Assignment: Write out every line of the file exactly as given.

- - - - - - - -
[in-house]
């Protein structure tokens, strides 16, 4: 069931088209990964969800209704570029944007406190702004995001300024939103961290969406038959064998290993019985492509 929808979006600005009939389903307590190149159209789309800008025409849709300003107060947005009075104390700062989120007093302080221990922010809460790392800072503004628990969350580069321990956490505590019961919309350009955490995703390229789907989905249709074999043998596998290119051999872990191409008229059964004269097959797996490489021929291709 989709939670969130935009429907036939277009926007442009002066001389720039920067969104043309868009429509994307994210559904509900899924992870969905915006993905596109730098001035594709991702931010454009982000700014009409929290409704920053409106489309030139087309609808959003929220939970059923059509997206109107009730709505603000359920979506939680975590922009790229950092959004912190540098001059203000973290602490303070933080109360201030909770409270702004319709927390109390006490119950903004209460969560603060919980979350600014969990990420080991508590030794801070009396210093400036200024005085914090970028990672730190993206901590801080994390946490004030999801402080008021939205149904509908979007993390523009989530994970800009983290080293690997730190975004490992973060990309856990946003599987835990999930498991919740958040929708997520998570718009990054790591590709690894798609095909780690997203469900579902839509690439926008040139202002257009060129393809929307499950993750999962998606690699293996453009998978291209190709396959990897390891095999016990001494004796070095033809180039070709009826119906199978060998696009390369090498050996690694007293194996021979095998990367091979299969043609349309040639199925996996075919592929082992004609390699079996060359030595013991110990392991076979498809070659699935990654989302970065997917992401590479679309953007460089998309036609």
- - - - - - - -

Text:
[in-house]
């Protein structure tokens, strides 16, 4: 069931088209990964969800209704570029944007406190702004995001300024939103961290969406038959064998290993019985492509 929808979006600005009939389903307590190149159209789309800008025409849709300003107060947005009075104390700062989120007093302080221990922010809460790392800072503004628990969350580069321990956490505590019961919309350009955490995703390229789907989905249709074999043998596998290119051999872990191409008229059964004269097959797996490489021929291709 989709939670969130935009429907036939277009926007442009002066001389720039920067969104043309868009429509994307994210559904509900899924992870969905915006993905596109730098001035594709991702931010454009982000700014009409929290409704920053409106489309030139087309609808959003929220939970059923059509997206109107009730709505603000359920979506939680975590922009790229950092959004912190540098001059203000973290602490303070933080109360201030909770409270702004319709927390109390006490119950903004209460969560603060919980979350600014969990990420080991508590030794801070009396210093400036200024005085914090970028990672730190993206901590801080994390946490004030999801402080008021939205149904509908979007993390523009989530994970800009983290080293690997730190975004490992973060990309856990946003599987835990999930498991919740958040929708997520998570718009990054790591590709690894798609095909780690997203469900579902839509690439926008040139202002257009060129393809929307499950993750999962998606690699293996453009998978291209190709396959990897390891095999016990001494004796070095033809180039070709009826119906199978060998696009390369090498050996690694007293194996021979095998990367091979299969043609349309040639199925996996075919592929082992004609390699079996060359030595013991110990392991076979498809070659699935990654989302970065997917992401590479679309953007460089998309036609």